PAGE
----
getyou card app

An app that turns awkward first impressions into a fun, flirty card game just raised $1.1 million in seed funding.

An app that turns awkward first impressions into a fun, flirty card game just raised $1.1 million in seed funding.

GetYou, the latest lighthearted app to get the million-dollar treatment, lets you see how people, well, “get” you. Like a dating app, users evaluate one another based on a public profile, but this app turns that sometimes painful process into a low-stakes card game. The novel idea caught the eye of venture capital firm RDSeed, who contributed most of the $1.1 million in seed funding, along with a couple angel investors.

To play GetYou, which is available for iOS and Android, you must set up a profile with your Facebook account. You’ll be asked to answer a couple quick questions about yourself: your jobs, your hobbies, your interests, and your relationship status, of course. Then comes the fun part: You pick six “cards”—other users’ profiles—and answer questions about the people who pop up, things like, “How old is he?” or “Where is she from?” Then you’ll receive a score based on the accuracy of your replies.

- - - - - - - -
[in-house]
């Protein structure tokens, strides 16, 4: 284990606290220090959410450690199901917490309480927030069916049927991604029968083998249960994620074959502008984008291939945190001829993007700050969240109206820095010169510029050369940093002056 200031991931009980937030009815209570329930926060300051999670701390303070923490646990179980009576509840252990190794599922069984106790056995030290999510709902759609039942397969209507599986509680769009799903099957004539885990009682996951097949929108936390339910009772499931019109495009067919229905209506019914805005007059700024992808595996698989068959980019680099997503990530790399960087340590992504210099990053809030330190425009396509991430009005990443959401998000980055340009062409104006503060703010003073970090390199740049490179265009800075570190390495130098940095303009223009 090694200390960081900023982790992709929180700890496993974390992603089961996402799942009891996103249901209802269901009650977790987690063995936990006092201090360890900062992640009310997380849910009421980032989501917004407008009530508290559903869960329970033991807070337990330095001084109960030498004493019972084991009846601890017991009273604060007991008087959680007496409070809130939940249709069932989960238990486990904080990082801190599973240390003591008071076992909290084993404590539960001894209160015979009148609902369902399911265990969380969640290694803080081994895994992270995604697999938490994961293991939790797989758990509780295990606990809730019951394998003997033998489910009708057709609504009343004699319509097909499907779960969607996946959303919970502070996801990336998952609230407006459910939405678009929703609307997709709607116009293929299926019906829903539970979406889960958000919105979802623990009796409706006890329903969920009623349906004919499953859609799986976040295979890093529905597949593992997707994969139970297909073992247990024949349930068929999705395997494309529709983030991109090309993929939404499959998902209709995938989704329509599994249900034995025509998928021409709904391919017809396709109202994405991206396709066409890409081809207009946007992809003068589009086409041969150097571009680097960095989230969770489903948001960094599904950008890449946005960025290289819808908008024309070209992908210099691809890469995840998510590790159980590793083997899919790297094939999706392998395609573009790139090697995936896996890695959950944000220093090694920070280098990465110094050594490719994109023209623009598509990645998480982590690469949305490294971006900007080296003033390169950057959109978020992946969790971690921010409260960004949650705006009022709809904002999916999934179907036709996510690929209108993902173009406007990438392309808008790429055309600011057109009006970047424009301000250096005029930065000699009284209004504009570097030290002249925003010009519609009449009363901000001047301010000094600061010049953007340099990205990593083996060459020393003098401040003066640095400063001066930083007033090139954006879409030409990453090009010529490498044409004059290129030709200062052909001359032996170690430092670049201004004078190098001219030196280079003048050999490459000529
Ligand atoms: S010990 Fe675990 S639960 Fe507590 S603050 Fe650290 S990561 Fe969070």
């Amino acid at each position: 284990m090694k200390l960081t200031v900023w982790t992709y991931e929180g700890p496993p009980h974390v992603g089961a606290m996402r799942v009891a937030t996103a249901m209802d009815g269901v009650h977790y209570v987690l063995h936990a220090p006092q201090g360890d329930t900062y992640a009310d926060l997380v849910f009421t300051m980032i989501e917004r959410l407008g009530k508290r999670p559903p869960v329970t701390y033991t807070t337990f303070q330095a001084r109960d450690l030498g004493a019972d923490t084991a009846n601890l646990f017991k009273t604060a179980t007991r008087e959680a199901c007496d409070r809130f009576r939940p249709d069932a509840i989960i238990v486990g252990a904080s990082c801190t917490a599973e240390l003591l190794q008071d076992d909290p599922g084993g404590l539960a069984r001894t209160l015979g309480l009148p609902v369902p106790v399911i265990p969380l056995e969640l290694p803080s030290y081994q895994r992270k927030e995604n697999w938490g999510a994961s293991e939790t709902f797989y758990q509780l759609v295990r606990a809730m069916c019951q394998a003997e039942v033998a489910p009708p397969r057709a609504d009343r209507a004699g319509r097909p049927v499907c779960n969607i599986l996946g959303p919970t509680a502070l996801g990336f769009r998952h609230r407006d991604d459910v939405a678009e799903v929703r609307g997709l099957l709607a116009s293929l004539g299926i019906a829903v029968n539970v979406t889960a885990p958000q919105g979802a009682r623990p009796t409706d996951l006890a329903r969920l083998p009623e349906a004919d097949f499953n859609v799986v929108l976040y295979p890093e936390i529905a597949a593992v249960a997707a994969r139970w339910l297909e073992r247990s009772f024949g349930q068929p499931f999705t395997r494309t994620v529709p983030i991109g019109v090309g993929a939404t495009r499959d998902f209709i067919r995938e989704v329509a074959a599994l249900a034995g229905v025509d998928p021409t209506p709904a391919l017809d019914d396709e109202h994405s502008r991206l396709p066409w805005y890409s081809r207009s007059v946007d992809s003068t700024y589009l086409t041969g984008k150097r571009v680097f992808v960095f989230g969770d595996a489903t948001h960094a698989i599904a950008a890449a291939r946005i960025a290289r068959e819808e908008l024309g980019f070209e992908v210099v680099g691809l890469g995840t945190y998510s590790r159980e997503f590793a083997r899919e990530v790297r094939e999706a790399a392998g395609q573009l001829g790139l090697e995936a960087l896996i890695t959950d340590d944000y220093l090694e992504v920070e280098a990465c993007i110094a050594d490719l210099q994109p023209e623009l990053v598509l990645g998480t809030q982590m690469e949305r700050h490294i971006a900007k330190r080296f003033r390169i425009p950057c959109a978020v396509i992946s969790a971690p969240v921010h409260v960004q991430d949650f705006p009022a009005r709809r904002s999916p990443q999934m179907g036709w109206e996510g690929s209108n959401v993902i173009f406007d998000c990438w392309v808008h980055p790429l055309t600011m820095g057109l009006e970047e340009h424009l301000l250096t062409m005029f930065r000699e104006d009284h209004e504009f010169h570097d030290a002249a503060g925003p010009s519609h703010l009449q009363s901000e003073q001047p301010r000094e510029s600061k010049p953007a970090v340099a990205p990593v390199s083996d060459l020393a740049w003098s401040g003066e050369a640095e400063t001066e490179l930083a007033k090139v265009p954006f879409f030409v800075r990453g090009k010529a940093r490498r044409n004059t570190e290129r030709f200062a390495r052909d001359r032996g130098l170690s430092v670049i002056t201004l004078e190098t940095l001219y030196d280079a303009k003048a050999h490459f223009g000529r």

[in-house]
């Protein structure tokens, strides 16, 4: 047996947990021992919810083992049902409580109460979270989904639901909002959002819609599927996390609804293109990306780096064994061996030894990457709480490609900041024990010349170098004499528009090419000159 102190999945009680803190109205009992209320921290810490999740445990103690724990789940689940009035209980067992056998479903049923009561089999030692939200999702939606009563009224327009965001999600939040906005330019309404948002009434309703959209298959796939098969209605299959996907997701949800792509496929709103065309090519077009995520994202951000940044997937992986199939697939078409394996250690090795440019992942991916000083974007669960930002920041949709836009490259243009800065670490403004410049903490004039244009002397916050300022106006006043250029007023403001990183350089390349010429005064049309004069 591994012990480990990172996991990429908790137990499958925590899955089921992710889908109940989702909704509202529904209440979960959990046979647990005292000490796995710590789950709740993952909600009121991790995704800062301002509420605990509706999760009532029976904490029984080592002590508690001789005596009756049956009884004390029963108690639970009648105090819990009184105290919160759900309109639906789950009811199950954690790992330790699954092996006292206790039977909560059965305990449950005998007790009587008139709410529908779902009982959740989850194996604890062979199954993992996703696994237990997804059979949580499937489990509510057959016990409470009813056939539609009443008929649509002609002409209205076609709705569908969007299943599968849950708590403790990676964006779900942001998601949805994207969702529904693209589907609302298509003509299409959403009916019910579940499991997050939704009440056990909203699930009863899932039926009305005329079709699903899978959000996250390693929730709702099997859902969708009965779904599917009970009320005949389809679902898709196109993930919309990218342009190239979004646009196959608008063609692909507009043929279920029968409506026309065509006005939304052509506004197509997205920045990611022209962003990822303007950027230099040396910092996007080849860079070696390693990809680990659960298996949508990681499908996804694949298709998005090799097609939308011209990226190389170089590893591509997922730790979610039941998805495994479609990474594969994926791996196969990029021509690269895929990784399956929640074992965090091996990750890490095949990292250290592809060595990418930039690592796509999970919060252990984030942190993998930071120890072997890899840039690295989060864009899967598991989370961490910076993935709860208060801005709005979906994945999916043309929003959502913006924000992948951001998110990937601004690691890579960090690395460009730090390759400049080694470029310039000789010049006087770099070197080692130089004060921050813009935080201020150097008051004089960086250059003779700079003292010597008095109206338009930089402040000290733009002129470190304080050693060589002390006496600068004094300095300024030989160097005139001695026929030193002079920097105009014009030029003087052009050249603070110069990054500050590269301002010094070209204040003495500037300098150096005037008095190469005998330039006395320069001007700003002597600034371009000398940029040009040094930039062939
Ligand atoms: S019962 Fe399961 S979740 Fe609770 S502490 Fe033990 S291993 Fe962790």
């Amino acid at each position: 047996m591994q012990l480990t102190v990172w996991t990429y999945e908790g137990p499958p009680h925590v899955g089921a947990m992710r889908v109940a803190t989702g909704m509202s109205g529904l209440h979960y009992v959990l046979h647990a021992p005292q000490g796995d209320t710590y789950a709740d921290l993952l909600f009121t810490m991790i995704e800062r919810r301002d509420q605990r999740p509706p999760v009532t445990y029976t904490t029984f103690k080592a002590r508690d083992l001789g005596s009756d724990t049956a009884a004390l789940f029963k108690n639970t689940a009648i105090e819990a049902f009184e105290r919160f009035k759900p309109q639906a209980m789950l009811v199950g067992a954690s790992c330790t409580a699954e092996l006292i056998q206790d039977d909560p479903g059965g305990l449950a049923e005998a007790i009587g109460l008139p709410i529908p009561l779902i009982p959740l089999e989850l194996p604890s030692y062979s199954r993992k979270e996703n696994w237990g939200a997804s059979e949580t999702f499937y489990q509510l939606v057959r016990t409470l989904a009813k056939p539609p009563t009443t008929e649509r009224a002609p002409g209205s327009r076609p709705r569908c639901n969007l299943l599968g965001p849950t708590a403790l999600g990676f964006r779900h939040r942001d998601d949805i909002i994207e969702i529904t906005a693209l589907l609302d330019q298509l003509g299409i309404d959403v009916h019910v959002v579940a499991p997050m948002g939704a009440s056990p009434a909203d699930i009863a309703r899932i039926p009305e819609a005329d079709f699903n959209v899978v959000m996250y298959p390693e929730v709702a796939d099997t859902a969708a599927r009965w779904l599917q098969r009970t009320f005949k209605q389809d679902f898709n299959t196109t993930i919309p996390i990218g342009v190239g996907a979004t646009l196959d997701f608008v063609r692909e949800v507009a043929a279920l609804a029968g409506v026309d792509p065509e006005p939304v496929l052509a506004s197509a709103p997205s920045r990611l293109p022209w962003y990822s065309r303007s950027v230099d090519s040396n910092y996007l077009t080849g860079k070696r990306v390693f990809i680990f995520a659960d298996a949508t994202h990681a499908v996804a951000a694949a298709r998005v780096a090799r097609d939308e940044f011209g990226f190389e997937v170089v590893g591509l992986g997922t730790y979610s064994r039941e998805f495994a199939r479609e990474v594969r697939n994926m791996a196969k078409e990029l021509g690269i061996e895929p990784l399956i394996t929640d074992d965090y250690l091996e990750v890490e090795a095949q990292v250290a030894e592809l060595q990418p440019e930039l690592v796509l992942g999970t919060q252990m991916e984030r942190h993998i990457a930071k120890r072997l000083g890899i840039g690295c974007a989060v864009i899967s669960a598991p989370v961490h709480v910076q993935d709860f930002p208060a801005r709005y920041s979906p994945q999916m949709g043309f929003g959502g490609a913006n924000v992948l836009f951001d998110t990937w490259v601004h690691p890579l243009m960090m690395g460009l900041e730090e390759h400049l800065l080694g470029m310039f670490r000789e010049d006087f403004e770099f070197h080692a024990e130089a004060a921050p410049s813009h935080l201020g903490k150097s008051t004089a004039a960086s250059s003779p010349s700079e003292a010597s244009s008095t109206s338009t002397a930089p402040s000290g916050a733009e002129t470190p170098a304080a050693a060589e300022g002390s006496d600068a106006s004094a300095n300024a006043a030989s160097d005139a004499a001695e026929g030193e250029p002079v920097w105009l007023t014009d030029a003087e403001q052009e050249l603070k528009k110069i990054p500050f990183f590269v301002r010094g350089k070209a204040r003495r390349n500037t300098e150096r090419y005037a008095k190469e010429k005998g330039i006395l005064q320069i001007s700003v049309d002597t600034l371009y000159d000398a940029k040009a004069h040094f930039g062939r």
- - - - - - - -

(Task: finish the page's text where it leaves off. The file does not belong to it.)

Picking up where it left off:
Meanwhile, on your own profile, you’ll be able to see what people think about you. At any point in the game, users can decide to “friend” one another. 

“The goal here is to bridge first impression gaps,” GetYou’s founder and CEO, Dr. Orit Mossinon, told TechCrunch, who helpfully billed the app as “Tinder meets Secret meets flirting game.” (Hopefully GetYou can avoid Tinder-style sexual harassment suits.)

Like Yo, GetYou is of dubious value, and it’s got a lot of trolling potential. Imagine being told your profile photo makes you look like you’re a 50-year-old divorcée by a not-so-nice GetYou user, when you’re really 25 and single. But then again, non-trolls might just find love, or at least a new friend.

Plus, with enough ratings from other users, you may be able to get a real sense of how strangers perceive your online persona—something that’s useful to keep in mind whether you’re setting up a LinkedIn profile to make professional connections or a Tinder profile to find The One.

TechCrunch and VentureBeat have both speculated that GetYou will eventually monetize by playing up the dating app aspect, provided it can scale up and rope in enough users.

H/T TechCrunch | Screengrab via GetYou/YouTube

Rebecca Hiscott

Rebecca Hiscott

Rebecca Hiscott is the former assistant editor at Neurology Today and Brain & Life. Her work has also appeared in Mashable, Vanity Fair, and the New York Observer. She is now the London-based engagement editor for Kickstarter.